Persistent Hyperplastic Primary Vitreous (PHPV) also known as Persistent Fetal Vasculature (PFV), is a condition in which the eye does not fully develop during pregnancy. Specifically, the primary vitreous, a structure that supports the lens of the eye, does not disappear as it should and continues to grow.
What Causes PHPV?
PHPV can be caused by genetic mutations or other factors that interfere with normal fetal development such as developmental abnormalities or syndromes. While the exact cause of PHPV is not fully understood, it is known to occur more frequently in premature infants and can also be associated with other conditions such as retinopathy (disease of the retina) of prematurity or intrauterine (inside the uterus) infections.
How Does PHPV Affect Vision?
PHPV can affect vision in different ways depending on the severity of the condition. In some cases, the affected eye may appear cloudy or have a white mass in the pupil. This can cause a reduction in vision or even complete blindness in the affected eye.
In other cases, the affected eye may have a distorted shape or the lens may be displaced, causing double vision or blurry vision. The degree of vision impairment depends on how much of the eye is affected and whether the condition affects one or both eyes.
What are the signs of PHPV?
The affected eye may appear white or cloudy, as if there is a film over the pupil. This is due to the persistence of a fetal structure called the primary vitreous, which normally disappears before birth. Additionally, the affected eye may have an abnormal shape or the lens may be displaced. Other signs of PHPV can include a squint or misalignment of the eyes, or an inability to track objects with the eyes. PHPV can affect one or both eyes, and is often detected during a routine eye exam or when a child is experiencing vision problems.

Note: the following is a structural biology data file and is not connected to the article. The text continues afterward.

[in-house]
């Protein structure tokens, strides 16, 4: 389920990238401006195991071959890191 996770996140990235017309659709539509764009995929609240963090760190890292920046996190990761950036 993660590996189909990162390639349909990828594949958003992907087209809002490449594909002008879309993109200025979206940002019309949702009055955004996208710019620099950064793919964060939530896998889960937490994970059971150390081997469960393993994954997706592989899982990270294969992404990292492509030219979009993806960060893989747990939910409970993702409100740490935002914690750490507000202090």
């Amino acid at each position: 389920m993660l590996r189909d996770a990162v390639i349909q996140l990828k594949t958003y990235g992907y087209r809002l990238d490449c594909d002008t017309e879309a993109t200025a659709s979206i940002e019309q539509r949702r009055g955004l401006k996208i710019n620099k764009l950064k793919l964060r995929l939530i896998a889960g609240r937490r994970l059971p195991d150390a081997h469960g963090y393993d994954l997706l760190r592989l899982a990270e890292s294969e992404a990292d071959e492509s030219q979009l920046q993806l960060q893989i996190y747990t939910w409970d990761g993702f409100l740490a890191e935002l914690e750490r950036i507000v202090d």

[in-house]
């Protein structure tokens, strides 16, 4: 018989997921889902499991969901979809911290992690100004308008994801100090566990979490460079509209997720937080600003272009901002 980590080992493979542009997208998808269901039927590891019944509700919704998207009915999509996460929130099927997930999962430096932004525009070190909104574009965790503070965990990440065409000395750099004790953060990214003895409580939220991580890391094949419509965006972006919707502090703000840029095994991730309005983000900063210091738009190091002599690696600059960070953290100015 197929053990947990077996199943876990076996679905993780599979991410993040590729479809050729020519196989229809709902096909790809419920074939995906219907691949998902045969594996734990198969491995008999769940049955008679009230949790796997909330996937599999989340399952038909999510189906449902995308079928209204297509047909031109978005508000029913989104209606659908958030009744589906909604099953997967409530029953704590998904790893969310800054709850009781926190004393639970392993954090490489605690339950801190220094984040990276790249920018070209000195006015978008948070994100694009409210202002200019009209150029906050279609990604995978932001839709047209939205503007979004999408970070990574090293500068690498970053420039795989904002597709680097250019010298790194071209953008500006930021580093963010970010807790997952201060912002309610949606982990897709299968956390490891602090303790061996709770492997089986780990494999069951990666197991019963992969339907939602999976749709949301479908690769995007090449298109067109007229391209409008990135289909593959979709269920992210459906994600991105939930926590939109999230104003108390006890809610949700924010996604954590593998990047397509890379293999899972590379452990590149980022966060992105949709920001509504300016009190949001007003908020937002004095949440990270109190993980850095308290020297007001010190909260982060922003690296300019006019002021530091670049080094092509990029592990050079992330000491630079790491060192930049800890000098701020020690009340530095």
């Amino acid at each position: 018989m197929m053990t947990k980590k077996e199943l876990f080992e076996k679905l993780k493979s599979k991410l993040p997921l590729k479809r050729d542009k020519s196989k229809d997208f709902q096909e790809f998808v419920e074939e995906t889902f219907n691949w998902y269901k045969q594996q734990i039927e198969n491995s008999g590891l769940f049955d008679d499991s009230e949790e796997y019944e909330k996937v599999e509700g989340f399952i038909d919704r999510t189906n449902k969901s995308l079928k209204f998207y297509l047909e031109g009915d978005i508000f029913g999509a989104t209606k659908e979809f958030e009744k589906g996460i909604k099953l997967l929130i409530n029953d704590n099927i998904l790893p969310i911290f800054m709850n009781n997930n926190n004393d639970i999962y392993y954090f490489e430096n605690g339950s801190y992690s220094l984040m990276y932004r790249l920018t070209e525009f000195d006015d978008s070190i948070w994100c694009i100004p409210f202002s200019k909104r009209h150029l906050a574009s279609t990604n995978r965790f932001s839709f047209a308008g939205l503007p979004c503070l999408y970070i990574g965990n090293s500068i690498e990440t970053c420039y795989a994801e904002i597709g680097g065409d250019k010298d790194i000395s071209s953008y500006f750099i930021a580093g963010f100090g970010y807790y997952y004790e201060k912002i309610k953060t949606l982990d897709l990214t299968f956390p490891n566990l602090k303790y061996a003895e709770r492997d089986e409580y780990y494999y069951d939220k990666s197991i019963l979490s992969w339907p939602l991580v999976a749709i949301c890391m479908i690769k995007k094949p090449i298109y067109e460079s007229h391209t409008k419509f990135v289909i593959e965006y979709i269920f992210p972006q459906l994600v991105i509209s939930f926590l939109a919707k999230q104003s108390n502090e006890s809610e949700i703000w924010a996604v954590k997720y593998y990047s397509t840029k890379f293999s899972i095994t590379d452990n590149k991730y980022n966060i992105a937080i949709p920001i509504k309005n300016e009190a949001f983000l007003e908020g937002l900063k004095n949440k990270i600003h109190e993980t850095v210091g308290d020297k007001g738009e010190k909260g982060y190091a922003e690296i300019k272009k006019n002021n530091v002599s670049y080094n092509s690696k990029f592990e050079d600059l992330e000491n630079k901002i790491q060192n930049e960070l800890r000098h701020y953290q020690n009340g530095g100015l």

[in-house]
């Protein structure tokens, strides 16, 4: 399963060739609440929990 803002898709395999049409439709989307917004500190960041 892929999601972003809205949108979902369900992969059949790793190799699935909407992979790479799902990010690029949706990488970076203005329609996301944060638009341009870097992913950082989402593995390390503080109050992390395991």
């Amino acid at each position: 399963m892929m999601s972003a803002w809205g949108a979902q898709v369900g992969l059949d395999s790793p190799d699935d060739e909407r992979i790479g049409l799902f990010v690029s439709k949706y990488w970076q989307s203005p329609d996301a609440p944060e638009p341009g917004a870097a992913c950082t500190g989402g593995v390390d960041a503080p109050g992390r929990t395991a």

How is PHPV Treated?
Treatment depends on the severity of the condition and the extent to which it is affecting the child's vision. In some cases, no treatment is required and the condition may resolve on its own over time. However, if the vision is significantly impaired, treatment options may include:
- Corrective lenses: If the PHPV has caused a misalignment of the eyes or a refractive error, corrective lenses such as glasses or contacts may be prescribed to improve vision.
- Vision therapy: If the child has difficulty with eye movement or tracking, vision therapy may be recommended to improve these skills.
- Patching: If the PHPV only occurs in one eye, or one eye is more affected than the other, the brain will rely on the eye with the clearer vision to see. This prevents the visual pathways in the affected eye from developing and can lead to Amblyopia. To treat this, we patch the eye with clearer vision so that the curious eye is given the opportunity to strengthen. You can learn more about why we patch the eye here.
- Surgery: If the PHPV is causing a significant reduction in vision, surgery may be required to remove the affected eye or to correct the abnormality in the eye. This may involve removing the primary vitreous, repairing a detached retina, or other procedures to restore vision.
It is important to seek treatment for PHPV as early as possible to prevent further vision loss and to ensure the best possible outcome. Regular follow-up appointments with an ophthalmologist are also important to monitor the child's vision and ensure that any necessary interventions are provided.